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Publication numberUS5600556 A
Publication typeGrant
Application numberUS 08/164,836
Publication dateFeb 4, 1997
Filing dateDec 9, 1993
Priority dateJan 29, 1982
Fee statusLapsed
Publication number08164836, 164836, US 5600556 A, US 5600556A, US-A-5600556, US5600556 A, US5600556A
InventorsShunpei Takenaka
Original AssigneeCanon Kabushiki Kaisha
Export CitationBiBTeX, EndNote, RefMan
External Links: USPTO, USPTO Assignment, Espacenet
Word processor that automatically capitalizes the first letter of sentence
US 5600556 A
Abstract
In a word processor which processes an input alphabetic text entered through a keyboard, a character code representing a character at a beginning of an input text is translated to an upper case letter code. Also, two consecutive characters of an input word are exchanged to determine if the modified word after the exchange is a correct word and characters in an input word may be substituted to determine if the modified word after substitution is a correct word.
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Claims(2)
What I claim is:
1. An electronic apparatus for forming a text, comprising:
input means for inputting a period code, lower case letter codes, upper case letter codes, a carriage return code, a space code, an end of page code, a start of text formation code, and a non-letter code;
an end of sentence discriminator, connected to said input means, comprising:
an end of sentence code discriminator, connected to said input means, producing a high level end of sentence flag setting signal on an output line thereof when discriminating one of a period code, a carriage return code, an end of page code, and a start of text formation code input by said input means, and producing a low level signal when discriminating the absence of one of the period code, the carriage return code, the end of page code, and the start of text formation code input by said input means;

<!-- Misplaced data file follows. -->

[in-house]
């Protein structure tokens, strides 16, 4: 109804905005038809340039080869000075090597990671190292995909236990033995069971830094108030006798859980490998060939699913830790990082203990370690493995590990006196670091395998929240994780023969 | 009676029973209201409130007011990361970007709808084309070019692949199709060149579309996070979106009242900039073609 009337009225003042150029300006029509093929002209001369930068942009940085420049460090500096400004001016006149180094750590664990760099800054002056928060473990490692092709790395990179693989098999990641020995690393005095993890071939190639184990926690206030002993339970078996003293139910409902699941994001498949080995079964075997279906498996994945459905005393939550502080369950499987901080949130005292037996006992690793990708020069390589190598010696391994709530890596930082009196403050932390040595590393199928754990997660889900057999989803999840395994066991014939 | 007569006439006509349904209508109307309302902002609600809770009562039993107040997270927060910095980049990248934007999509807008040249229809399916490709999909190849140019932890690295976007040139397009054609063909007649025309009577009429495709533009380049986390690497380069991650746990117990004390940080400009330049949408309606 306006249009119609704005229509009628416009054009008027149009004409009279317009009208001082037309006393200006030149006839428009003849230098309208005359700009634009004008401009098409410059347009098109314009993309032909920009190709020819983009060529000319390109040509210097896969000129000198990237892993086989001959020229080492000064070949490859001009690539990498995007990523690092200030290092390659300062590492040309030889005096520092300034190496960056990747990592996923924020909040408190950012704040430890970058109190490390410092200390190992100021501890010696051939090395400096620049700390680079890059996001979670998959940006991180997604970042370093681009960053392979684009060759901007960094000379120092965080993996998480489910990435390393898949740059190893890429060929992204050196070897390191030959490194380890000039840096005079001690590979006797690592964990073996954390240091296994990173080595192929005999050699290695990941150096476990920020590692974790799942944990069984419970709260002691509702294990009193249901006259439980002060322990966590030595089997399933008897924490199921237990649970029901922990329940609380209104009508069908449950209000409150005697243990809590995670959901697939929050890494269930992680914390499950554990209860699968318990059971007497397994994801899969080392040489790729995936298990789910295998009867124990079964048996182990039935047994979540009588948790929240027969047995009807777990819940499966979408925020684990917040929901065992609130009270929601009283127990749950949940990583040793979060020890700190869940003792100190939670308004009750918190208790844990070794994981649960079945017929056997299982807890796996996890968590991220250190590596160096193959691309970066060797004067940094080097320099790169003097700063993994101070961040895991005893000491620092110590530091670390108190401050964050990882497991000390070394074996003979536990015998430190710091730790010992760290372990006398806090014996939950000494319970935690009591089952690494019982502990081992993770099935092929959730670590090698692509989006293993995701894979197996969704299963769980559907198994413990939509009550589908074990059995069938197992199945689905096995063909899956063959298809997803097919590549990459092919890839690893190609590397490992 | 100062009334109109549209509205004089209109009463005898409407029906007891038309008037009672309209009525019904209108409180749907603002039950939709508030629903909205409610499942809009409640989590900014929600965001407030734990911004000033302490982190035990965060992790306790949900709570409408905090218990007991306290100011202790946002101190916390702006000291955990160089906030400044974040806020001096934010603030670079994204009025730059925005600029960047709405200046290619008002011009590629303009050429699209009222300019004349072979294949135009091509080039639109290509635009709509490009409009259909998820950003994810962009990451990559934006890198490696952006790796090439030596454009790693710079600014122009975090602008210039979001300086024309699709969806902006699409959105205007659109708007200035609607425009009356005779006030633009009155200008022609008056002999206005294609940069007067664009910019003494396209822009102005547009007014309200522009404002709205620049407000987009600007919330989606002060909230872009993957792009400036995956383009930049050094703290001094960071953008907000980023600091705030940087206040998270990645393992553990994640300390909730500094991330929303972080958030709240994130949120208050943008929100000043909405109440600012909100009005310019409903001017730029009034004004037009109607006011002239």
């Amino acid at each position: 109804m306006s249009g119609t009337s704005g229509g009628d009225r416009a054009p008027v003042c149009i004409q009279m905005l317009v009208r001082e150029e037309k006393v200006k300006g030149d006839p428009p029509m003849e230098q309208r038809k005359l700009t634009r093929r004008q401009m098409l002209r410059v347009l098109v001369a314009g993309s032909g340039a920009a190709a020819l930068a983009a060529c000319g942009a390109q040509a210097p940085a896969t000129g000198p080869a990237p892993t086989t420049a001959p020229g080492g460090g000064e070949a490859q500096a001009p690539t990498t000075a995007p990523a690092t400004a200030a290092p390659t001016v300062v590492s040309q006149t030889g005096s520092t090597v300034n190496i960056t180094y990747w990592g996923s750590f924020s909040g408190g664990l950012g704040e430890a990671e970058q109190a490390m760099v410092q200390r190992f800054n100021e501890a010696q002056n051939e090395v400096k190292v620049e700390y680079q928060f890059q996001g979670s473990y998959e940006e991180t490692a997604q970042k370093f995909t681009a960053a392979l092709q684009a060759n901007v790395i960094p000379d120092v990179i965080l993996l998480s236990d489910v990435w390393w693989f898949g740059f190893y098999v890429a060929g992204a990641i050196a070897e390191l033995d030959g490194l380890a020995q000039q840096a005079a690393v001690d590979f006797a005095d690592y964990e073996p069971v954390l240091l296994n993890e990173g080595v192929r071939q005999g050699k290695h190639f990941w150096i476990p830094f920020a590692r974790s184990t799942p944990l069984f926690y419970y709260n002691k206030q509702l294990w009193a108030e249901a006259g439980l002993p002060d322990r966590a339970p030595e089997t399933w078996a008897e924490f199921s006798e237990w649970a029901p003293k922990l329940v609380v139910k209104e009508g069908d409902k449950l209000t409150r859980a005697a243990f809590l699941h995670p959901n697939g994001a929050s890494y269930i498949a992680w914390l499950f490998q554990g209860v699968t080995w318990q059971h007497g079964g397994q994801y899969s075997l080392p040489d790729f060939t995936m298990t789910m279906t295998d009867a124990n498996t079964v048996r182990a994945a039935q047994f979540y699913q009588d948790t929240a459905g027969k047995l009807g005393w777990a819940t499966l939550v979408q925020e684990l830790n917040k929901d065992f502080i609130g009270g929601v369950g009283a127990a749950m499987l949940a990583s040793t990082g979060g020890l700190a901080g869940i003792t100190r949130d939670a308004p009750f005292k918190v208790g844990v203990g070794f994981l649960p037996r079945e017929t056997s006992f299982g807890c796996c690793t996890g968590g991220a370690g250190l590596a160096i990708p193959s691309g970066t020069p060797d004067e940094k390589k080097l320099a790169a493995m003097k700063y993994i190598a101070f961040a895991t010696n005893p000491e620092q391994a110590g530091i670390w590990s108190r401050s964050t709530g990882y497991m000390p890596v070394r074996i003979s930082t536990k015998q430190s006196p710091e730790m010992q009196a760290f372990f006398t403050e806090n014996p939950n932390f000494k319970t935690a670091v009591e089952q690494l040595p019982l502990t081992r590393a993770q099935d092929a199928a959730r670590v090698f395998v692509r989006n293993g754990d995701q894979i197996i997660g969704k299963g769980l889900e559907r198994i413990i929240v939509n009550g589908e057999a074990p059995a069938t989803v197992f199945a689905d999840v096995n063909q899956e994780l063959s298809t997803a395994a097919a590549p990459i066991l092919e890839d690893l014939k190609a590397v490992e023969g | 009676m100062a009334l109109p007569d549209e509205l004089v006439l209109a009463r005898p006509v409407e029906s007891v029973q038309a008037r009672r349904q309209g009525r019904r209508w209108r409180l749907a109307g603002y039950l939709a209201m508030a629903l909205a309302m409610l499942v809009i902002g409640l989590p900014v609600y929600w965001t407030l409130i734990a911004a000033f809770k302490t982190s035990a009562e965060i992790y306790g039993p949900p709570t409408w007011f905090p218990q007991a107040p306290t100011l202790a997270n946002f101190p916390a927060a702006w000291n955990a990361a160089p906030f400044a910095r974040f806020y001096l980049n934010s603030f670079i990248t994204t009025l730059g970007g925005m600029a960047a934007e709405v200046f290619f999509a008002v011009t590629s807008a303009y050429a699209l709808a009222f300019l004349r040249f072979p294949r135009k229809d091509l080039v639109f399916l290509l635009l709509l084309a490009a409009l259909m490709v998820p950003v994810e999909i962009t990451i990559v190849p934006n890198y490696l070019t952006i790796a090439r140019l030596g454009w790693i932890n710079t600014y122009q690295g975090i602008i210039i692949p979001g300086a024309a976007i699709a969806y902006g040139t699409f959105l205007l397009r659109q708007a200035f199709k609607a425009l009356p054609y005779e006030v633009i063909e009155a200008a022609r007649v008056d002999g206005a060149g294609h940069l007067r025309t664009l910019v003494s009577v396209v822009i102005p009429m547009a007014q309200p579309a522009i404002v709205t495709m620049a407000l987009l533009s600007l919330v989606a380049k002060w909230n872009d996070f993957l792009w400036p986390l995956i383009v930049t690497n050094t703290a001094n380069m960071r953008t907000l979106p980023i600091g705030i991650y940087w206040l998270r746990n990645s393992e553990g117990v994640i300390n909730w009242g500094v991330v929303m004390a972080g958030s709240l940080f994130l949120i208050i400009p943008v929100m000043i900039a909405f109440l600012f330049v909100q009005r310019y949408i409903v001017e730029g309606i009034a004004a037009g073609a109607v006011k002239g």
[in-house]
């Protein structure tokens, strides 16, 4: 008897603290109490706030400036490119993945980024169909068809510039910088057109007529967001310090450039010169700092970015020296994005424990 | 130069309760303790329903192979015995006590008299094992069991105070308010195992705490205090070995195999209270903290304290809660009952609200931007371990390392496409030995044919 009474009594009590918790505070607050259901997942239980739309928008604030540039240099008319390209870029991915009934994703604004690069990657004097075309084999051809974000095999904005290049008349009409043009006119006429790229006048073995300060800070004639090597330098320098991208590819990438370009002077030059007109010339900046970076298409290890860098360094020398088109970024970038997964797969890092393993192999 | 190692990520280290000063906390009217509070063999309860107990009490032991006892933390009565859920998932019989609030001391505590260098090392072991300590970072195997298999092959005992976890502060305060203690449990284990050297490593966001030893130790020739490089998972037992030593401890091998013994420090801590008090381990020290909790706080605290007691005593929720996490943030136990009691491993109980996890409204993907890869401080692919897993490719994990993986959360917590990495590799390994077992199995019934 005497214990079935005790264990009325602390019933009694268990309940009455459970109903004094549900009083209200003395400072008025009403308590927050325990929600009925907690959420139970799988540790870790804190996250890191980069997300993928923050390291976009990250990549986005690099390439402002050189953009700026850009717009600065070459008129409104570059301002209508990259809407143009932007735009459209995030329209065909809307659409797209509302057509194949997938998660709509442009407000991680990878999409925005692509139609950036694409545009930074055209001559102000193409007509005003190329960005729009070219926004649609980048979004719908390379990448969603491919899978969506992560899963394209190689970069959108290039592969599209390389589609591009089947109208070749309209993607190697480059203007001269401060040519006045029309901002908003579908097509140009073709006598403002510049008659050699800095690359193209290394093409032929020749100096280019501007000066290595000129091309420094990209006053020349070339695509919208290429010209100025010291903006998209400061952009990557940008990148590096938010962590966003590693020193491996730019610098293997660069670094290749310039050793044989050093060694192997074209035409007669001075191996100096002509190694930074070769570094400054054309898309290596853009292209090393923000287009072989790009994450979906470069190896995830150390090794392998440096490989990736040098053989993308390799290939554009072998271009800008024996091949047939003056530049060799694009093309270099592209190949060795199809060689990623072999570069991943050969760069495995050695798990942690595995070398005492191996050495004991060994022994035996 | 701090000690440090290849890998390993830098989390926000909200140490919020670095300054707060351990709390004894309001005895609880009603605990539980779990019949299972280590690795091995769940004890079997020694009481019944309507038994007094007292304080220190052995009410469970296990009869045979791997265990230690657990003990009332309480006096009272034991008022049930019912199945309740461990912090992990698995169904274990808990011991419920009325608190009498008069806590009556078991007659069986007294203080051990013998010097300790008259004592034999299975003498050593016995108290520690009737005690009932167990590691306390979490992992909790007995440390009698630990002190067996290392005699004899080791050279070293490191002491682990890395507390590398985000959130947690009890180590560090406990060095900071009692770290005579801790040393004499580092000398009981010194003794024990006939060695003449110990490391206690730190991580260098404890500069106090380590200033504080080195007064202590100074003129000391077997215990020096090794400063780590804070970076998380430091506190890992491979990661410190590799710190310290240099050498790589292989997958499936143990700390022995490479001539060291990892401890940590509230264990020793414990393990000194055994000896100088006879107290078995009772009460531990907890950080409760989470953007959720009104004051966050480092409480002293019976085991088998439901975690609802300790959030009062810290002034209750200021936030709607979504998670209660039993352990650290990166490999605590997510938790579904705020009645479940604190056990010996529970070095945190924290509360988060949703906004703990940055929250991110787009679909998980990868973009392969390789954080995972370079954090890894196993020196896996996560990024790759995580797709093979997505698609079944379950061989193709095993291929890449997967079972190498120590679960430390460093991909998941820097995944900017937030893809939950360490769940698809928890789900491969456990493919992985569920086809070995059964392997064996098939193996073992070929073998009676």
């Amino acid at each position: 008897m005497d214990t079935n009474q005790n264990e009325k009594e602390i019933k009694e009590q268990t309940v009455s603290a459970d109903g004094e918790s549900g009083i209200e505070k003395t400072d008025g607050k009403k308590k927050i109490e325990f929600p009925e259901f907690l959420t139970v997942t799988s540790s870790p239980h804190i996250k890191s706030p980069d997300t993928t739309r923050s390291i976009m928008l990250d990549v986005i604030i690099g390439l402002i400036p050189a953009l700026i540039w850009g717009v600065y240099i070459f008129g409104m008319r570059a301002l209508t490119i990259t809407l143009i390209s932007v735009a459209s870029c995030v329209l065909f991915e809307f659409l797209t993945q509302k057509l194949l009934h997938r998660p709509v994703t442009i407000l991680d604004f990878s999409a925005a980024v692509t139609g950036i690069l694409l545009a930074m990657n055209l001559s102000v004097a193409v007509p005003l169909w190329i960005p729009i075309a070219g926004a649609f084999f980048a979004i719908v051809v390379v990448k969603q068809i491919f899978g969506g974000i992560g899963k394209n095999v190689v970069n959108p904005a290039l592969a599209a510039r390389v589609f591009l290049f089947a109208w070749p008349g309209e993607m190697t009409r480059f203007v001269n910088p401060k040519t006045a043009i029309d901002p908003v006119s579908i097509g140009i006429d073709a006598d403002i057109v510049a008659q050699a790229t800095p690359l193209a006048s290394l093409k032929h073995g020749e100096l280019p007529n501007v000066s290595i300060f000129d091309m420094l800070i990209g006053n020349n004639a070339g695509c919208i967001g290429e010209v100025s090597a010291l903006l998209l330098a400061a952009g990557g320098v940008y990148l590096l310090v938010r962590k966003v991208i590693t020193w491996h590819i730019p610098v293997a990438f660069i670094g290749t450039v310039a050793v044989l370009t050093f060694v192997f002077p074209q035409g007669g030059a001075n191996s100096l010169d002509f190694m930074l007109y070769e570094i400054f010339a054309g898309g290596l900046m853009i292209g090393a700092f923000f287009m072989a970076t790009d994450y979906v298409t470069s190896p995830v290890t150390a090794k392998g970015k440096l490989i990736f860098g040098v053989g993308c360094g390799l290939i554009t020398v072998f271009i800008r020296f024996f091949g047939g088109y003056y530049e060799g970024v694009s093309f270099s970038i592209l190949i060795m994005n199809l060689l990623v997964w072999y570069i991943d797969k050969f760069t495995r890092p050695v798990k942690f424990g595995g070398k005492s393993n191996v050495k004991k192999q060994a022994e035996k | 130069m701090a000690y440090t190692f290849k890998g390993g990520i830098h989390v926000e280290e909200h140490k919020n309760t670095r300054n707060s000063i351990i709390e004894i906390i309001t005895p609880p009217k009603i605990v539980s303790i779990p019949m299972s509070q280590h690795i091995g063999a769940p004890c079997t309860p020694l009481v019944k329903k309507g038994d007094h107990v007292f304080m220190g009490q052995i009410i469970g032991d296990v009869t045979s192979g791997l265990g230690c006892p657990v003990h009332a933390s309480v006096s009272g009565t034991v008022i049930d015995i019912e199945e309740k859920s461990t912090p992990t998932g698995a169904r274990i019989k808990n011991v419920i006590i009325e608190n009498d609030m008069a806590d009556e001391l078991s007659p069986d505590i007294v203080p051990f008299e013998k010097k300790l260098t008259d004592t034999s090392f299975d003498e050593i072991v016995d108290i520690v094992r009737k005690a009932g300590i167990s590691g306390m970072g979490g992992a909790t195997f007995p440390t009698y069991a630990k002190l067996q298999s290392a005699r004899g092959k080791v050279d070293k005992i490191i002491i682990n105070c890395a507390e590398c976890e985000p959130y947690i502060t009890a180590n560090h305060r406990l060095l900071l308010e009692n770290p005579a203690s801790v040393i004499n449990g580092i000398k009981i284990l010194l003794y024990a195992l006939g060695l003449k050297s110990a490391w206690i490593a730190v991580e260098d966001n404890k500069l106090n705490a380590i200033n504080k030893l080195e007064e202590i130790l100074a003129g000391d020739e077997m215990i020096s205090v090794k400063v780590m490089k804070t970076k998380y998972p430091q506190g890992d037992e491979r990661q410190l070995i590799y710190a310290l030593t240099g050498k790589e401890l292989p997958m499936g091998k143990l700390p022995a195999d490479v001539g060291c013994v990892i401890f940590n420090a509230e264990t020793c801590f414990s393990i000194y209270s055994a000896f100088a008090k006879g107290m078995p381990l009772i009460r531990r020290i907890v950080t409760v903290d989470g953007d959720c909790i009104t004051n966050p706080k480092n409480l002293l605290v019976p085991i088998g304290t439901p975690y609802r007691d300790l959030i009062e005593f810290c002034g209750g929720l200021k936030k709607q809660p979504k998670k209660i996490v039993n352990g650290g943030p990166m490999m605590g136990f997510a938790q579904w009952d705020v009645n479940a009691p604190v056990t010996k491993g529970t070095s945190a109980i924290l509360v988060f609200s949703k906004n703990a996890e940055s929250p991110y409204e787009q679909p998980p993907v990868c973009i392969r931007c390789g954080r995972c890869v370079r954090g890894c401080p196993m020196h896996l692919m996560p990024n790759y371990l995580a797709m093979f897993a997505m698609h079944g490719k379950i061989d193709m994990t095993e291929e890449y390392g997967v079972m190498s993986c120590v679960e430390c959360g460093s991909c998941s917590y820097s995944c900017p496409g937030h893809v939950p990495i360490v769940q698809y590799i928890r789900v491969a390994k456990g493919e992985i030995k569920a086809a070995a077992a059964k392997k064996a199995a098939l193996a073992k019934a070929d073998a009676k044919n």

a non-letter code discriminator, connected to said input means, producing a signal when receiving a non-letter code from said input means;
an inverter, connected to the output line of said end of sentence code discriminator to receive and invert the signal output from said end of sentence code discriminator;
a first AND gate connected to receive the output of said inverter and to receive the signal from said non-letter code discriminator;
a strobe signal line connected to said input means to receive the output therefrom; and
a J-K flip flop having J, K, and clear input terminals, wherein the output line of said end of sentence code discriminator is connected to said J input terminal, said strobe signal line is directly connected to said clear input terminal so that said J-K flip flop is set or reset when receiving a trailing edge of a signal on said strobe signal line, and an output line of said first AND gate is connected to said K input terminal, wherein said J-K flip flop outputs an end of sentence flag signal in response to receiving an end of sentence flag setting signal at said J terminal from said end of sentence code discriminator;
an alphabet discriminator, connected to said input means, discriminating the input by said input means of an alphabetic character and producing a signal when the input of an alphabetic character is discriminated;
a second AND gate connected to receive the output from said J-K flip flop and said alphabet discriminator; and
a code translator unit connected to receive the output from said input means and said second AND gate, said code translator unit translating a lower case character code received from said input means into an upper case character code when receiving an output from said second AND gate.
2. An electronic apparatus for forming a text, comprising:
input means for inputting a period code, lower case letter codes, upper case letter codes, a space code, and a non-letter code;
an end of sentence discriminator, connected to said input means, comprising:
an end of sentence code discriminator connected to said input means, producing a high level end of sentence flag setting signal on an output line thereof when discriminating a period code is input by said input means and producing a low level signal when discriminating the absence of the period code, input by said input means;